In a surprise encounter, Suffolk County Executive Steve Levy met for the first time Sunday with the family of Marcelo Lucero, expressing condolences to the slain Ecuadorean immigrant's brother and mother at a Catholic service in Patchogue marking the first anniversary of Lucero's death.
But Lucero's brother, Joselo, said he was taken aback by Levy's presence.
"I feel like I was ambushed here," Lucero said after the service at St. Francis de Sales Catholic Church in Patchogue. "There are people I don't want to talk to."
Asked if he meant politicians such as Levy, Lucero said yes.
Marcelo Lucero was stabbed to death on Nov. 8, 2008, near the Patchogue Long Island Rail Road station after being targeted by seven teenagers looking to attack Hispanics, authorities say. Levy, whose anti-illegal immigration rhetoric has drawn criticism, made national headlines for saying the killing would have been a "one-day story" had it happened in Nassau.
The hourlong service was intended to showcase an interfaith coalition against discrimination. Along with about 50 community members, Protestant and Jewish leaders from Patchogue attended. There were songs sung in Spanish, Bible readings and a bilingual recitation of the rosary.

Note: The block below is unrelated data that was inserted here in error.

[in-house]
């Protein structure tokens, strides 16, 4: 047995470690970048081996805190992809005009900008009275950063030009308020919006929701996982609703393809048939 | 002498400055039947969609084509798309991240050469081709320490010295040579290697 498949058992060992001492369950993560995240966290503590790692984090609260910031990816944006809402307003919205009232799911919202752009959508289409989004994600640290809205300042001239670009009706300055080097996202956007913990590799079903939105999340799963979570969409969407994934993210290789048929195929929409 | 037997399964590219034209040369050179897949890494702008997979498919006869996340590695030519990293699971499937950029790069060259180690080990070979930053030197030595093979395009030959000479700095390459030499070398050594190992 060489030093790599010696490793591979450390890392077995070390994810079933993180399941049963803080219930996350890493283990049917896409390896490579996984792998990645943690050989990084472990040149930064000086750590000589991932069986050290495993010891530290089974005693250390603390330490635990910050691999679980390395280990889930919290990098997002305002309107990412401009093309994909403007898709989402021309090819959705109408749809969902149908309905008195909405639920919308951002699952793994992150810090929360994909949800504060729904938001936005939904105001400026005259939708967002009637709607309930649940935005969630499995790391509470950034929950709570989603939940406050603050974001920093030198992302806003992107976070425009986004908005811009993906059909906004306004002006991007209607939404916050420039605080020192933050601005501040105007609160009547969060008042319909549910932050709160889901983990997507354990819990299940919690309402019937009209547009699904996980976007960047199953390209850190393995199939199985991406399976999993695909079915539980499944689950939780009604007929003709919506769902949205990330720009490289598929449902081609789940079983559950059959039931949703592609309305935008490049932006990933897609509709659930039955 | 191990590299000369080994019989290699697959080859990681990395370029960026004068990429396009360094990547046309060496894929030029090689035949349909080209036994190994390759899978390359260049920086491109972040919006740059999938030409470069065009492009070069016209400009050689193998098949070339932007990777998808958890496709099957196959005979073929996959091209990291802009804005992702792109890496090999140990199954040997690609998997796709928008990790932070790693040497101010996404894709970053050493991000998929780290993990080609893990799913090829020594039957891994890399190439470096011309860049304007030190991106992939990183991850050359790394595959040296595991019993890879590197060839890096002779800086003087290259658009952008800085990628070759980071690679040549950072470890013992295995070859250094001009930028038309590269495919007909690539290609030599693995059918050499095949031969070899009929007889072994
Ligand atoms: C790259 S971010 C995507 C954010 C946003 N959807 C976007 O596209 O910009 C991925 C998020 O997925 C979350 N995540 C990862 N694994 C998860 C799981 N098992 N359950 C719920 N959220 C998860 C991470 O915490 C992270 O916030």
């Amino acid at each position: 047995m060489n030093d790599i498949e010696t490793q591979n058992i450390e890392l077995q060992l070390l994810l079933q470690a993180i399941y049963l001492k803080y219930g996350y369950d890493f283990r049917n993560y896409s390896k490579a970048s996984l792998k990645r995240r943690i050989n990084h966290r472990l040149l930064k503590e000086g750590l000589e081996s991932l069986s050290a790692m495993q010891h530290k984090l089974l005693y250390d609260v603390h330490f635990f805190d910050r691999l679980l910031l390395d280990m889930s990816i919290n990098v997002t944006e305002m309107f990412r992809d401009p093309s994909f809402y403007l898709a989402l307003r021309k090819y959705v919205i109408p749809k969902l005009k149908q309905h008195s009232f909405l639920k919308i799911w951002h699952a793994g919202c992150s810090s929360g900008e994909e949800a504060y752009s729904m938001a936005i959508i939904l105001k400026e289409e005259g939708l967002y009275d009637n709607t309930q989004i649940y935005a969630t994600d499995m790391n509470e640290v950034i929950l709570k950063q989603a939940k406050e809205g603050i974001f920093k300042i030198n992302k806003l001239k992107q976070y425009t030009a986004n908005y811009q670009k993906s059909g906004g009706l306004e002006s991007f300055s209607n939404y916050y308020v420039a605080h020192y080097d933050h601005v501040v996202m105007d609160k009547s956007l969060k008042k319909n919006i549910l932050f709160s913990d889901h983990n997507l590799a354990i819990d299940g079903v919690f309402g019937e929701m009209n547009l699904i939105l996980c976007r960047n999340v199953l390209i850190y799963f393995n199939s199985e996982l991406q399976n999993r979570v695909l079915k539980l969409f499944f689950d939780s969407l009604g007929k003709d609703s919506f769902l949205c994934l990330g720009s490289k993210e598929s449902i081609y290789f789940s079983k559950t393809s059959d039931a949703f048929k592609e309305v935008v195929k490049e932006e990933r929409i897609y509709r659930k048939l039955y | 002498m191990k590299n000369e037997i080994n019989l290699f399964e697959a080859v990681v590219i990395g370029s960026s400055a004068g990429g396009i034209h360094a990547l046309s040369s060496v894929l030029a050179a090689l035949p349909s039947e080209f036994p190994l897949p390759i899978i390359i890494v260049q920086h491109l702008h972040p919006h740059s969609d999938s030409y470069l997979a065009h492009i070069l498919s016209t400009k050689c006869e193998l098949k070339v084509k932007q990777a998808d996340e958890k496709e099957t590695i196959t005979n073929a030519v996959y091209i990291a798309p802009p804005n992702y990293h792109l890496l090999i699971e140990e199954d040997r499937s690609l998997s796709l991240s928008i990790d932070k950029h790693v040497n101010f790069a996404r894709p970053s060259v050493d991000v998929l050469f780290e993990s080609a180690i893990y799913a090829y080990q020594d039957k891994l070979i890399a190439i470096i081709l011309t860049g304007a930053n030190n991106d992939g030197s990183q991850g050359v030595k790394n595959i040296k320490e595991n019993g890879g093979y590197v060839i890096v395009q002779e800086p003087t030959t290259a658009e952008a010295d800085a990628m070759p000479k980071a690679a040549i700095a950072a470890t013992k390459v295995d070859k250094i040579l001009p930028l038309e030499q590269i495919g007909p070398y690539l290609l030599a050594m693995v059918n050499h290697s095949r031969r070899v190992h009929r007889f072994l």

"We have come together in this church to pray as one people," said the Rev. James Brady.
But the most dramatic event of the afternoon came before the service, when Levy approached Lucero and his mother, Rosario, in the front pew.
The county executive shook their hands and spoke to them quietly. Lucero said Levy told them he was sorry for their loss and thanked Lucero for speaking out about his brother. Lucero said little but nodded his head.
Levy sat two rows behind the family next to State Human Rights Commissioner Galen Kirkland.
During the service, Lucero spoke and at one point directly addressed Levy, saying, "You have a second chance to change, to do what you did wrong before, to now do better things."
"I probably should have said something" to the Lucero family, Pontieri said. "But I didn't even think of it."
After the service, Levy left without taking questions. In a statement released through spokesman Dan Aug, Levy said, "I continue to extend my hand and my heart in seeking to work together with anyone who would like to build bridges to heal our communities."
Aug said Levy had tried for months to arrange a meeting to talk to the Luceros without success. A scheduled meeting with Lucero's mother early this year did not happen because she fell ill.
Levy wrote to the family in Ecuador and reached out through intermediaries "to extend his heartfelt compassion to the family," Aug said.